Dogs associate their owner’s scent with happy thoughts, according to a new study. Essentially, a dog can smell the scent of someone they like and it causes a positive reaction in the area of a dog’s brain associated with pleasure.
Scientist and study leader Gregory Berns at Emory University in Atlanta likens the dogs’ reaction to the way a person reacts to the perfume or cologne of a loved one.
In the experiment, dogs were presented with five scents on gauze pads: a familiar human, an unfamiliar human, a dog who also lived in their household, an unfamiliar dog and their own scent.
Researchers gave the dogs MRIs and scanned how their brains reacted. What they found was that the dogs’ caudate nucleus was most activated by the scent of the familiar person. The caudate nucleus is the area of the brain associated with positive expectations.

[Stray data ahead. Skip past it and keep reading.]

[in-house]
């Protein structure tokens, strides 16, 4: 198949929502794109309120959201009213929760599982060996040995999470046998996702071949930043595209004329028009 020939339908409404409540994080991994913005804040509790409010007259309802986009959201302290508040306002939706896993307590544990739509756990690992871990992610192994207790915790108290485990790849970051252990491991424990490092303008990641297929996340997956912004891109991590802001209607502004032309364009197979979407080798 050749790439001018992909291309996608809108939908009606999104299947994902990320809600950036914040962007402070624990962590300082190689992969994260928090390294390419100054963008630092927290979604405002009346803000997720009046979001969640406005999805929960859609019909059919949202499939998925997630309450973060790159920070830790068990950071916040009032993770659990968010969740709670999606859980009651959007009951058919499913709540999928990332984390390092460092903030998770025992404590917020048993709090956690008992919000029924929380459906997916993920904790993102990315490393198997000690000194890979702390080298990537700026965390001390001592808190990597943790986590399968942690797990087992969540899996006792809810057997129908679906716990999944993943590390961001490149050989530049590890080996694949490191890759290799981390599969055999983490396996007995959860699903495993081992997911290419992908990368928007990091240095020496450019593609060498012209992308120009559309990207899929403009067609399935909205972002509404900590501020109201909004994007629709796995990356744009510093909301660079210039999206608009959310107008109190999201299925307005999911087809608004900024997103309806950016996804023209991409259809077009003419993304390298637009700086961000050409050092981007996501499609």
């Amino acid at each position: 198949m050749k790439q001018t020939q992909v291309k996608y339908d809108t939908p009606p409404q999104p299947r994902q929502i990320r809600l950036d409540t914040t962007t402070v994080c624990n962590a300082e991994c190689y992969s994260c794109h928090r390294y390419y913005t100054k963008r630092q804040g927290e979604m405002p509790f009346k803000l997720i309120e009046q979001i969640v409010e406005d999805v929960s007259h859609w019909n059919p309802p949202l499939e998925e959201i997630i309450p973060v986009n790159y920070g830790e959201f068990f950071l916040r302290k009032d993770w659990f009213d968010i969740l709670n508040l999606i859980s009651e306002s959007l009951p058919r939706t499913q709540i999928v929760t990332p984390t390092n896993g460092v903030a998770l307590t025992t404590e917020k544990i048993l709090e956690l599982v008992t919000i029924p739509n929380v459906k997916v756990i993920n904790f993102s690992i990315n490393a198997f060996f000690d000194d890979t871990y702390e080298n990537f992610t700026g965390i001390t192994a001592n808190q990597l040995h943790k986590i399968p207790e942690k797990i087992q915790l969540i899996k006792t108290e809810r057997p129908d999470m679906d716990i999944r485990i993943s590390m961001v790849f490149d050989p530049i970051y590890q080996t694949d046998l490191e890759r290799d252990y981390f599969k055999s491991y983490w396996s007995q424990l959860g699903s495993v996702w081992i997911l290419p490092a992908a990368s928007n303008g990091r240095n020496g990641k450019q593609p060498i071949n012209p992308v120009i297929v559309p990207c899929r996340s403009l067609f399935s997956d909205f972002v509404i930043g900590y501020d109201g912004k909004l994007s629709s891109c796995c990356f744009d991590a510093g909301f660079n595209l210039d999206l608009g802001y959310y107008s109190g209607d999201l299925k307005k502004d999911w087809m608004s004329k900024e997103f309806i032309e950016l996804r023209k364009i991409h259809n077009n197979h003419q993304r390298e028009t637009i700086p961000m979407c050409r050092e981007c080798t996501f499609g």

The results suggest that humans’ smells linger in a dog’s mind and that they can associate the smells with positive reactions. The brain scans showed that dogs did not respond to the other four scents as strongly, although the dog who shared a home came in second.
“We started the dog project about three years ago to get around this problem that we really don’t know what dogs are thinking or what they’re experiencing,” said Gregory Berns, whose study appeared March 6 in the journal Behavioural Processes.
Said Berns, “To the critics out there, it’s always difficult to prove that an animal is feeling something like a human emotion – although I think they do.”
Berns further elaborates on his research in the video below and has written a book How Dogs Love Us:A Neuroscientist and His Adopted Dog Decode the Canine Brain, available through Amazon.
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